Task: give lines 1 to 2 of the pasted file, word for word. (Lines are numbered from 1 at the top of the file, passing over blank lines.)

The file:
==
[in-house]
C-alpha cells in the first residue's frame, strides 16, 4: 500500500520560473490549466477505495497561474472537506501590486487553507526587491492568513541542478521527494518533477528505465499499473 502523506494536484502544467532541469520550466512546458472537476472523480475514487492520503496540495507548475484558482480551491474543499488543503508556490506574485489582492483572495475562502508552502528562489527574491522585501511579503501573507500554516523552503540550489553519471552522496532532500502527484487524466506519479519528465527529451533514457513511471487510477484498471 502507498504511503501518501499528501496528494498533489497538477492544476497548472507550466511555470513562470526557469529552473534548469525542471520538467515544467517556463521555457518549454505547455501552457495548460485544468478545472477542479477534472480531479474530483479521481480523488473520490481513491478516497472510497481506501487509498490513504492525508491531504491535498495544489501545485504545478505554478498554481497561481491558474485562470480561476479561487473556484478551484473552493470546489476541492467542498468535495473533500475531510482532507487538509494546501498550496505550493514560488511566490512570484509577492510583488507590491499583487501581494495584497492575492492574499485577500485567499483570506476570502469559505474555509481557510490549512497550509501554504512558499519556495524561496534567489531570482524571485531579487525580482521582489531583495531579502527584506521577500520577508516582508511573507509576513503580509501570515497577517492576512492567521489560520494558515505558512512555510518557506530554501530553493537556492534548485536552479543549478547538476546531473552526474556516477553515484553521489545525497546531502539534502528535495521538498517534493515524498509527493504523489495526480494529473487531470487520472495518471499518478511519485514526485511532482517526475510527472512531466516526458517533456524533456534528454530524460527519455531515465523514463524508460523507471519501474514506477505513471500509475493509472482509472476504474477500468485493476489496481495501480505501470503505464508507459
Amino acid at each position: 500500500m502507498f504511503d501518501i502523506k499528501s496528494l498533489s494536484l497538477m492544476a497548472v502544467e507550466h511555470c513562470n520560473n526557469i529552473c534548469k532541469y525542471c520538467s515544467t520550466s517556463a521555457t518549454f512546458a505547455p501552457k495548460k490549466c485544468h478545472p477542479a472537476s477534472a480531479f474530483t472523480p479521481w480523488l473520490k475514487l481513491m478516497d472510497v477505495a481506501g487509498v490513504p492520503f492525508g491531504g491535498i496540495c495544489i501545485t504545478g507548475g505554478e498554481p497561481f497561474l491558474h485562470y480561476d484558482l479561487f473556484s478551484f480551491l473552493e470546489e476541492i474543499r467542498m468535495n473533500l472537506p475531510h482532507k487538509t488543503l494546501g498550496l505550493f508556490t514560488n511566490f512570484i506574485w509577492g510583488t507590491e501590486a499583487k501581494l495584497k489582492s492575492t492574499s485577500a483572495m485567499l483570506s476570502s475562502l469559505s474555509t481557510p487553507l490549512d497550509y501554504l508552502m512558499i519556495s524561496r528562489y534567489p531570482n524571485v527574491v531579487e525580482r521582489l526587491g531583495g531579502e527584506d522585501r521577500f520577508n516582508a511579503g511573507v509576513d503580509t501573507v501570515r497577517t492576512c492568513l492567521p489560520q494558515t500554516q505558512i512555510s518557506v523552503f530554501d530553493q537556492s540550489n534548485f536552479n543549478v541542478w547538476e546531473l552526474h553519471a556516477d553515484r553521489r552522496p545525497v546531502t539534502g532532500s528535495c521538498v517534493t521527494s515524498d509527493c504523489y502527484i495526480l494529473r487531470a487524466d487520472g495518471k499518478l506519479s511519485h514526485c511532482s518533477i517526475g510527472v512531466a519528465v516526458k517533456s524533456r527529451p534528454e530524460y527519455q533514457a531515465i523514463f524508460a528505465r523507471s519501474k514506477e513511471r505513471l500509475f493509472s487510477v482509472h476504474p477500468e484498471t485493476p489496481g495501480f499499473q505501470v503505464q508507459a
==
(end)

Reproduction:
[in-house]
C-alpha cells in the first residue's frame, strides 16, 4: 500500500520560473490549466477505495497561474472537506501590486487553507526587491492568513541542478521527494518533477528505465499499473 502523506494536484502544467532541469520550466512546458472537476472523480475514487492520503496540495507548475484558482480551491474543499488543503508556490506574485489582492483572495475562502508552502528562489527574491522585501511579503501573507500554516523552503540550489553519471552522496532532500502527484487524466506519479519528465527529451533514457513511471487510477484498471 502507498504511503501518501499528501496528494498533489497538477492544476497548472507550466511555470513562470526557469529552473534548469525542471520538467515544467517556463521555457518549454505547455501552457495548460485544468478545472477542479477534472480531479474530483479521481480523488473520490481513491478516497472510497481506501487509498490513504492525508491531504491535498495544489501545485504545478505554478498554481497561481491558474485562470480561476479561487473556484478551484473552493470546489476541492467542498468535495473533500475531510482532507487538509494546501498550496505550493514560488511566490512570484509577492510583488507590491499583487501581494495584497492575492492574499485577500485567499483570506476570502469559505474555509481557510490549512497550509501554504512558499519556495524561496534567489531570482524571485531579487525580482521582489531583495531579502527584506521577500520577508516582508511573507509576513503580509501570515497577517492576512492567521489560520494558515505558512512555510518557506530554501530553493537556492534548485536552479543549478547538476546531473552526474556516477553515484553521489545525497546531502539534502528535495521538498517534493515524498509527493504523489495526480494529473487531470487520472495518471499518478511519485514526485511532482517526475510527472512531466516526458517533456524533456534528454530524460527519455531515465523514463524508460523507471519501474514506477505513471500509475493509472482509472476504474477500468485493476489496481495501480505501470503505464508507459